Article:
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I'd like to remove all the ICs from the below PCB, hopefully preserving them for future use:

enter image description here

This was a failed (ish) reflow attempt using paste and a hot plate.

I have a hot plate, a hot air machine and a soldering iron, plus soldering stuff: wick, solder sucker, and lead-free solder.

How do I do it?

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Here's what I'd do... To start with, read my answer to the question of "Solder very close together contacts". That answer won't tell you what to do to remove these parts, but it will tell you the type of soldering iron tip to use and what to do once the parts are off.

Now, as for getting the parts off... I would use a pair of curved fine-tip tweezers, and a super pointy dental pick with a 60-70 degree bend in the end. Most dental picks are not sharp enough for this. You need one that's narrow enough to get at least a little bit of the tip under the part. You might be able to use an X-Acto knife instead of a dental pick.

Now, let's separate this into chips with two rows of pins (SOIC's, TSSOP's, etc). We'll tackle the chips with 2-rows first...

Start with lots of flux on the chip. Clean off the soldering iron tip and then put on a good amount of solder. Touch one row of pins and run the soldering iron back and forth across the entire row of pins. The idea here is that you get the solder on the entire row melted and keep it melted. You need to use enough solder so that there is enough thermal mass to keep it molten as you move the tip back and forth.

While that one side is melted, put the dental pick under the chip and pry it up. You are not going to get it up very much, maybe 1 mm. You shouldn't need much pressure (or you could damage things). When you're done, one row of pins should be about 1 mm higher than the other row.

Let me be clear here. With one hand, you are running the iron across the pins, keeping the solder molten. With the other hand, you're gently prying up that row of pins.

Repeat this process for the other row. Now both rows should be about 1 mm higher. Repeat again, alternately jacking up each side until one side comes completely loose. Now, grab the chip with the tweezers and heat up the remaining row. The chip should be loose.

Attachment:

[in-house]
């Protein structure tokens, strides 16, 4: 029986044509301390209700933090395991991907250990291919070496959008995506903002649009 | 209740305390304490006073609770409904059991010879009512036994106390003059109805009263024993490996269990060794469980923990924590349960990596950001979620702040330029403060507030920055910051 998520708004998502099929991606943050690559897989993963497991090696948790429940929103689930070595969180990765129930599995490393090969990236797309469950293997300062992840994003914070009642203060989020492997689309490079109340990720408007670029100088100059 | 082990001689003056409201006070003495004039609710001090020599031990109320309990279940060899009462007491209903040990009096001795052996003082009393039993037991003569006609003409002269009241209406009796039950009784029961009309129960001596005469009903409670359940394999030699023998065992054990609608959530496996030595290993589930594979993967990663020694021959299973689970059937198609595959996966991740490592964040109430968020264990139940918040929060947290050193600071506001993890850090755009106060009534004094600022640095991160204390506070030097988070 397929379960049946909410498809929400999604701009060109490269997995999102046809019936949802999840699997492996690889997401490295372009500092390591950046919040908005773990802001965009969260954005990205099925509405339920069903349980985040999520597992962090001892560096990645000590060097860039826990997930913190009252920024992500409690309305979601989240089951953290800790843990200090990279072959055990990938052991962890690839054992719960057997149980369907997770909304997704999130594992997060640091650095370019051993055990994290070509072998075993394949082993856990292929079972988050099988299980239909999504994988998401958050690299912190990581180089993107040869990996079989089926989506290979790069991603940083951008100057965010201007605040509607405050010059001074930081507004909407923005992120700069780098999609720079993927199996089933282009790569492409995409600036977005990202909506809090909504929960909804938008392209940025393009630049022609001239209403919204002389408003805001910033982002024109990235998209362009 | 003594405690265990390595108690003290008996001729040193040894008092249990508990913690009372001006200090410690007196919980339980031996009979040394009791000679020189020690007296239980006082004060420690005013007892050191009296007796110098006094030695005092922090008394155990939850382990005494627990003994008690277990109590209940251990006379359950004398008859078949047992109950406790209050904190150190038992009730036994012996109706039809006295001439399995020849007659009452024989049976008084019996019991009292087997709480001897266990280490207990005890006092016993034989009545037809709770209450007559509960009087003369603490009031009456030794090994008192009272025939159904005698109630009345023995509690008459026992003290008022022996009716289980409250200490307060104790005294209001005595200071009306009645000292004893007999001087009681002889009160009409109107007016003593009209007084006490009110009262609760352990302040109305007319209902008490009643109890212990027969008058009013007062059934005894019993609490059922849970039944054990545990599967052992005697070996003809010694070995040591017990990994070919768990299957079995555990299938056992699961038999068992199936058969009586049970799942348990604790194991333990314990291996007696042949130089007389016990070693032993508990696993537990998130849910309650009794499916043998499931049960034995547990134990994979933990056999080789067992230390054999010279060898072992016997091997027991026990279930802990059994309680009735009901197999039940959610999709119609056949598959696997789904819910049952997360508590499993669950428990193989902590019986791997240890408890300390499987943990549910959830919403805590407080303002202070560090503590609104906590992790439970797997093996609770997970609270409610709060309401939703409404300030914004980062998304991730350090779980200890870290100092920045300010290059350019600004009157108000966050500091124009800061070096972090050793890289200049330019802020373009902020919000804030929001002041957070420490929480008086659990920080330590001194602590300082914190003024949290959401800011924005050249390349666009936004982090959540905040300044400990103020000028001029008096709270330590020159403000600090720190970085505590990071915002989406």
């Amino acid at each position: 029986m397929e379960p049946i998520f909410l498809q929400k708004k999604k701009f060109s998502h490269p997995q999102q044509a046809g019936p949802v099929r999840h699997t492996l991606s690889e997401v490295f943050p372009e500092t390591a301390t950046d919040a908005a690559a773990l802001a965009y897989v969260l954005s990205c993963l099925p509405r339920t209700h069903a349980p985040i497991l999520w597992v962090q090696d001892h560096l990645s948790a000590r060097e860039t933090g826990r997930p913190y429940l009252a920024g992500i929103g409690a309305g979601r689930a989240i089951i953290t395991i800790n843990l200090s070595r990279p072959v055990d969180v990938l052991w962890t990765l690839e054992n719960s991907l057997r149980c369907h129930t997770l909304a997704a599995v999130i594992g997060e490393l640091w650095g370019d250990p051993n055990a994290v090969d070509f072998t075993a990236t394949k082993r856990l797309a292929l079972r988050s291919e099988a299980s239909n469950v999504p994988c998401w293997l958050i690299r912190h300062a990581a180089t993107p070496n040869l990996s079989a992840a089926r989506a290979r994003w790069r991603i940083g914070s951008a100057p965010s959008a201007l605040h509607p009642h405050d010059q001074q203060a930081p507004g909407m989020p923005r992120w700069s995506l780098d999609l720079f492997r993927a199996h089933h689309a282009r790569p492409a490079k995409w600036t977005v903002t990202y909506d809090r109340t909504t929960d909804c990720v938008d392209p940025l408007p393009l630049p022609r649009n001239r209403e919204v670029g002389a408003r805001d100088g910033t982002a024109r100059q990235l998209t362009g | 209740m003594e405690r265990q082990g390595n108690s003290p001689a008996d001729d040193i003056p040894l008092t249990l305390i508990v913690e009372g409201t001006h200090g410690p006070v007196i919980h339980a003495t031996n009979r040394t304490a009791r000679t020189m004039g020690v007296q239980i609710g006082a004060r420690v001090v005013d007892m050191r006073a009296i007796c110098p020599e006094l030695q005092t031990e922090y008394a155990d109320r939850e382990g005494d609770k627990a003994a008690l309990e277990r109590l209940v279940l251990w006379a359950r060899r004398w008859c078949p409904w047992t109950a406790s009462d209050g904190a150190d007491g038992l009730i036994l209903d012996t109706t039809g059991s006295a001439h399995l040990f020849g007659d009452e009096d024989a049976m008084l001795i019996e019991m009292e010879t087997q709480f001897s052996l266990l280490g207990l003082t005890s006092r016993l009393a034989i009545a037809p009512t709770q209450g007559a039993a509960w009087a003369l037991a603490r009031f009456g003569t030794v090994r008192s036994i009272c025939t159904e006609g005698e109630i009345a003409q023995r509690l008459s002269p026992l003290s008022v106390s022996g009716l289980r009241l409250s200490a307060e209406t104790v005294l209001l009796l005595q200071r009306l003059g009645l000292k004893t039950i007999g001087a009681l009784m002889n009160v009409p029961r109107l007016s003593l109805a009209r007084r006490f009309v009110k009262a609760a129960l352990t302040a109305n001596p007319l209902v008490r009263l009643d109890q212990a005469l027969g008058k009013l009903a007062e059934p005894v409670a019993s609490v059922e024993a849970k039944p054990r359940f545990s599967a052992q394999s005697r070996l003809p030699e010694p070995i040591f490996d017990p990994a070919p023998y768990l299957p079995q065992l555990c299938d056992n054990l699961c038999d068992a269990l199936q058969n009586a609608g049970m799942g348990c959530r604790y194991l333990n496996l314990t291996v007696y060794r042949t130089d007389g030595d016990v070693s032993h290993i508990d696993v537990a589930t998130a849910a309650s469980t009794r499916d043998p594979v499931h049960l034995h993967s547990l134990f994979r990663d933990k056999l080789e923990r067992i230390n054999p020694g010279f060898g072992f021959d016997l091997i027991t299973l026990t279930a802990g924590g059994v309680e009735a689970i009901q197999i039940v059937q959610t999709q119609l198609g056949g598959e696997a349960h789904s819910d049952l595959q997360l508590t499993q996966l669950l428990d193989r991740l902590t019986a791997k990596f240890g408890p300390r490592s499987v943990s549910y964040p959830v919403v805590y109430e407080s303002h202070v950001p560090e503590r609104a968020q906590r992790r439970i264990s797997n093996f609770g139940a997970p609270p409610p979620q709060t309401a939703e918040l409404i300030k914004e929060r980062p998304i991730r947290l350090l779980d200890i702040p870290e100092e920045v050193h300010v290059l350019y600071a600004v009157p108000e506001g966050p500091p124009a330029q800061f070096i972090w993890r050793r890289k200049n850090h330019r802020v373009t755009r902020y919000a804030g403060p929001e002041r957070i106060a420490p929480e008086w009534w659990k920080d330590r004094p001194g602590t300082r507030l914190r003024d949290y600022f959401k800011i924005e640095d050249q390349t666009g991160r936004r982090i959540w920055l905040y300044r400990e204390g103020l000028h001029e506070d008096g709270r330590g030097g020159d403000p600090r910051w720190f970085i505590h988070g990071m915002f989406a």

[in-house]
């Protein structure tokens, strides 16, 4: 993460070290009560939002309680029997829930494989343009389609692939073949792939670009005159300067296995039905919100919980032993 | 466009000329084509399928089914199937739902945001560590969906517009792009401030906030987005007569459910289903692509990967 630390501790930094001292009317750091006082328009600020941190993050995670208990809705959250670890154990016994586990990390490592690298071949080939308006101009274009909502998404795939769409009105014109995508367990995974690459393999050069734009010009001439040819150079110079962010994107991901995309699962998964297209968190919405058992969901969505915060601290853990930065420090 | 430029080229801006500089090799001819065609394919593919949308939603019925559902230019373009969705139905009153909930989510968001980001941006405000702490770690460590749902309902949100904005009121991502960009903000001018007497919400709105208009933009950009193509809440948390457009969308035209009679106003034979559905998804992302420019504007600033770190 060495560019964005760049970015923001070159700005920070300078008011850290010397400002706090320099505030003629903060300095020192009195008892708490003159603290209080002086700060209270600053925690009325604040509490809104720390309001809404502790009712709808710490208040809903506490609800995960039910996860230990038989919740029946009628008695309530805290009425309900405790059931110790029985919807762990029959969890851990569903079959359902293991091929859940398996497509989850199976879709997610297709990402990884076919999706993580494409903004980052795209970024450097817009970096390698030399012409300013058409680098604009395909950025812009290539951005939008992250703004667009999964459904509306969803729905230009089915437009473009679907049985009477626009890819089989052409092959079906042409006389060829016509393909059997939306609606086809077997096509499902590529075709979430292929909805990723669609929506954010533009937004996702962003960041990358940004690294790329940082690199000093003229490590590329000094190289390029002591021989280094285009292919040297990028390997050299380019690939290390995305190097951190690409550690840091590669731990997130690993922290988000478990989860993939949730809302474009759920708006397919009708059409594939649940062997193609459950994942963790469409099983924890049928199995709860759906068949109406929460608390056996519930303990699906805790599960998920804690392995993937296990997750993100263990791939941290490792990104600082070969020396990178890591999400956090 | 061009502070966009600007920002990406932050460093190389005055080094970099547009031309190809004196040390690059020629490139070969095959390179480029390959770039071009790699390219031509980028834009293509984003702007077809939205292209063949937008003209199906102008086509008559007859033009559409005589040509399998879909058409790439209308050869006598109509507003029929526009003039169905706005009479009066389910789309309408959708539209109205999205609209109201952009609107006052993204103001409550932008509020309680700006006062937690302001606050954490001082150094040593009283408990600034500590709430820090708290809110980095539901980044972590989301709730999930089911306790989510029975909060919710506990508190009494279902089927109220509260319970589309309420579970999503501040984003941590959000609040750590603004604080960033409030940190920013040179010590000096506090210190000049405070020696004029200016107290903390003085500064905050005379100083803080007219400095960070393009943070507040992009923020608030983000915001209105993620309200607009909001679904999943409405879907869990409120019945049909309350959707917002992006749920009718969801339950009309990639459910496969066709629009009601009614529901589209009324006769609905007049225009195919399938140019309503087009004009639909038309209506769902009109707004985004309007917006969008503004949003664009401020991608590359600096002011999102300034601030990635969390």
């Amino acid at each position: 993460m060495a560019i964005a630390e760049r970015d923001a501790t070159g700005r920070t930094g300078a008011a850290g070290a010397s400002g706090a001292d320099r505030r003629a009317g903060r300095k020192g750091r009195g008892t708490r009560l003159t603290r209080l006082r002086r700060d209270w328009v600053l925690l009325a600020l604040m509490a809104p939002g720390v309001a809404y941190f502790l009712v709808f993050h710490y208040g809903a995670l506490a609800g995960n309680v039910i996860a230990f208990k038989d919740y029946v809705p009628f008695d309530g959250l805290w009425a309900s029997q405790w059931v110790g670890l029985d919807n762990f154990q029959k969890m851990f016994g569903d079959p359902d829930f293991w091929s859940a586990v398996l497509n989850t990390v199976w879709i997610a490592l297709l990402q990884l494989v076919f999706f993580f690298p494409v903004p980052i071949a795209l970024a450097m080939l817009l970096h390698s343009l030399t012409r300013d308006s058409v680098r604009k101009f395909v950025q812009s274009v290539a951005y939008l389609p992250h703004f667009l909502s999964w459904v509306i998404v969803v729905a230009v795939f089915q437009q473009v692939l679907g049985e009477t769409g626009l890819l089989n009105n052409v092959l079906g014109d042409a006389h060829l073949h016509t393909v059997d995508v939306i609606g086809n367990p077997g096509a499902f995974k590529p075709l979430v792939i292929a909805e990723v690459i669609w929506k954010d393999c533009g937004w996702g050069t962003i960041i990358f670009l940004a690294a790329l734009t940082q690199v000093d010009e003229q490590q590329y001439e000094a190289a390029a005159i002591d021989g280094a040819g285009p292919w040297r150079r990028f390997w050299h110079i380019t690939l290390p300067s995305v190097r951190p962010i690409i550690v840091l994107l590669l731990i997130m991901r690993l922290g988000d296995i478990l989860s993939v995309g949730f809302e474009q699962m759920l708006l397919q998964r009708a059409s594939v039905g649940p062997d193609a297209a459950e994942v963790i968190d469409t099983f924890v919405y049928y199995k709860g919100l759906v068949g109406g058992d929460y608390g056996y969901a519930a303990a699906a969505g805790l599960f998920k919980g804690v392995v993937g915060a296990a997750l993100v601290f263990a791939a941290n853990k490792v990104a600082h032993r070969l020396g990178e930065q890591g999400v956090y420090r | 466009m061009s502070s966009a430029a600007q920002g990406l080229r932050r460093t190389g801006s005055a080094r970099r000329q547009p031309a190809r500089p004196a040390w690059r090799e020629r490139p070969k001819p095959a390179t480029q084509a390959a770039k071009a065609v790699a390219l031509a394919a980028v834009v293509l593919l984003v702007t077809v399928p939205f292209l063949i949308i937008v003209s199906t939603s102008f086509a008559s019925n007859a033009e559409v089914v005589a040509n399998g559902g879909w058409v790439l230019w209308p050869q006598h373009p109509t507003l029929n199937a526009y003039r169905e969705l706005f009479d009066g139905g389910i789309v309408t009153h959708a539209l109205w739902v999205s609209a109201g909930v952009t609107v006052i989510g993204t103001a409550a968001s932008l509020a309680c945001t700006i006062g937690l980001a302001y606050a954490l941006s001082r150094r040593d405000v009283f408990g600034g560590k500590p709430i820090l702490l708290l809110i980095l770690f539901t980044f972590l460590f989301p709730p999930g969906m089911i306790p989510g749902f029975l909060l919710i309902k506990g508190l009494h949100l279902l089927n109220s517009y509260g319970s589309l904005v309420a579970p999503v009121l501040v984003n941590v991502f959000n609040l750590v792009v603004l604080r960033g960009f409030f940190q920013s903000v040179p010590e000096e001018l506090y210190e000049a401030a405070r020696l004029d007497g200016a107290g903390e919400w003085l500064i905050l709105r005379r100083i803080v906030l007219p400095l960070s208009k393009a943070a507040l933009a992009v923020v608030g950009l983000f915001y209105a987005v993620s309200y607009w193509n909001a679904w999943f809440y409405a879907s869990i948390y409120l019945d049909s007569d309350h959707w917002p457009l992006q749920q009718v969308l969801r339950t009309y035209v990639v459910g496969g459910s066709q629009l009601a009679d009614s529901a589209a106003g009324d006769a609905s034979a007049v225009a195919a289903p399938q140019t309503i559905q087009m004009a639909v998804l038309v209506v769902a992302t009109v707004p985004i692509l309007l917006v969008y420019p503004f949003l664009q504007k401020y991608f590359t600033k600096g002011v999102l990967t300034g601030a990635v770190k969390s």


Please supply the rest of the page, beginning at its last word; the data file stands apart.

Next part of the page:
Clean up the chip's pins, and the pads on the PCB with some flux and solder braid. It's important to get the pins back as straight as possible before trying to solder it down again. If it's a cheap chip, and you have more of them, then consider throwing it away and starting with a fresh chip-- it's that important that they are all straight and even.

Now, on to chips with 4 rows of pins (QFP, TQFP, PLCC, etc). I hate to say it, but you can't use the previous method with those chips. The only way I have been able to remove a QFP and not destroy the chip in the process is to use a hot-air rework station with a nozzle that is made for the chip package that I'm removing. You might be able to kludge something together using a standard heat gun or toaster oven or whatever, but I have never had luck with that. Whatever you do, practice, practice, practice. Actually, that goes for everything else too.

So, here's how you remove a QFP/PLCC by destroying the chip (and not destroying the PCB): Get an X-Acto knife. You might consider putting a fresh blade in it. And run the blade across each row of pins where the pin enters the plastic/ceramic body of the chip. You'll have to go across 10-20 times, each time scoring the pin a little bit deeper. Eventually you will cut through the pins. Do that for each row. Remove the plastic/ceramic part of the chip. Then use a soldering iron with a gob of solder on it to remove the pins from the pads. Clean up the PCB as before.

The danger with any type of PCB rework is that you could damage the PCB-- lifting pads and traces off of the board. Mostly this comes from applying too much heat for too long, or prying things off when the solder is not completely melted. I recommend that you practice any of this before working on a PCB that you actually care about. Get some old piece of gear and start unsoldering things. This will save you much frustration and broken PCB's.

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I would use Chip Quik. It works very well, in my experience, and is very fast. The board and parts aren't damaged in any way, and the removed devices can be reused if necessary. Ideally, it's used with a temperature-controlled soldering station on a low temperature setting. They will send you a free sample kit if you want to try it out, which will remove a couple of QFP parts.